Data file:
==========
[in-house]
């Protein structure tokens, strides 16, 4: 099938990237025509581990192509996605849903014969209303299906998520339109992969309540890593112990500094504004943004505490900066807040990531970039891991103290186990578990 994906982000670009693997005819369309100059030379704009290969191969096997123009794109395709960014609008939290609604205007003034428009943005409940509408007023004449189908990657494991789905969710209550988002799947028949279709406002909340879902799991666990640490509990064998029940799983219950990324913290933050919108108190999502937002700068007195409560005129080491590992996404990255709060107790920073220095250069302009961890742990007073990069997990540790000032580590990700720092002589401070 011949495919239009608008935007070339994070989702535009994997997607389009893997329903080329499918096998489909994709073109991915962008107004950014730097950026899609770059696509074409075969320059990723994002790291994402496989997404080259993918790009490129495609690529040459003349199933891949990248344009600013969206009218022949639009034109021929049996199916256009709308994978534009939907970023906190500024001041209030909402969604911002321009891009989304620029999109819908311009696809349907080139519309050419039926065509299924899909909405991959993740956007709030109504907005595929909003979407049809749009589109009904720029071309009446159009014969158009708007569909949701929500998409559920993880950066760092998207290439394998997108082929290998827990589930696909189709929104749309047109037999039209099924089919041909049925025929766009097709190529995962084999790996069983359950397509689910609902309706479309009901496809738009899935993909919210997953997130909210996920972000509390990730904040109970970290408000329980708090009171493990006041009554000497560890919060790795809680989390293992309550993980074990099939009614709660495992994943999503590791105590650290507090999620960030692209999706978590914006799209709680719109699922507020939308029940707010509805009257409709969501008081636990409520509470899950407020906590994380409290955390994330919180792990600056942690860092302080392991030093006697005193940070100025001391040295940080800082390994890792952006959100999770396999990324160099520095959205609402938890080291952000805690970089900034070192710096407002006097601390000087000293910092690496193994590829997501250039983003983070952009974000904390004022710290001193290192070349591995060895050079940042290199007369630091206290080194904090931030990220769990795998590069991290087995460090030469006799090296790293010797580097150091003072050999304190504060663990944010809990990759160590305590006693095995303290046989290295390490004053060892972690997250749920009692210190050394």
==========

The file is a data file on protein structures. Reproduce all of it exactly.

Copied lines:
[in-house]
């Protein structure tokens, strides 16, 4: 099938990237025509581990192509996605849903014969209303299906998520339109992969309540890593112990500094504004943004505490900066807040990531970039891991103290186990578990 994906982000670009693997005819369309100059030379704009290969191969096997123009794109395709960014609008939290609604205007003034428009943005409940509408007023004449189908990657494991789905969710209550988002799947028949279709406002909340879902799991666990640490509990064998029940799983219950990324913290933050919108108190999502937002700068007195409560005129080491590992996404990255709060107790920073220095250069302009961890742990007073990069997990540790000032580590990700720092002589401070 011949495919239009608008935007070339994070989702535009994997997607389009893997329903080329499918096998489909994709073109991915962008107004950014730097950026899609770059696509074409075969320059990723994002790291994402496989997404080259993918790009490129495609690529040459003349199933891949990248344009600013969206009218022949639009034109021929049996199916256009709308994978534009939907970023906190500024001041209030909402969604911002321009891009989304620029999109819908311009696809349907080139519309050419039926065509299924899909909405991959993740956007709030109504907005595929909003979407049809749009589109009904720029071309009446159009014969158009708007569909949701929500998409559920993880950066760092998207290439394998997108082929290998827990589930696909189709929104749309047109037999039209099924089919041909049925025929766009097709190529995962084999790996069983359950397509689910609902309706479309009901496809738009899935993909919210997953997130909210996920972000509390990730904040109970970290408000329980708090009171493990006041009554000497560890919060790795809680989390293992309550993980074990099939009614709660495992994943999503590791105590650290507090999620960030692209999706978590914006799209709680719109699922507020939308029940707010509805009257409709969501008081636990409520509470899950407020906590994380409290955390994330919180792990600056942690860092302080392991030093006697005193940070100025001391040295940080800082390994890792952006959100999770396999990324160099520095959205609402938890080291952000805690970089900034070192710096407002006097601390000087000293910092690496193994590829997501250039983003983070952009974000904390004022710290001193290192070349591995060895050079940042290199007369630091206290080194904090931030990220769990795998590069991290087995460090030469006799090296790293010797580097150091003072050999304190504060663990944010809990990759160590305590006693095995303290046989290295390490004053060892972690997250749920009692210190050394």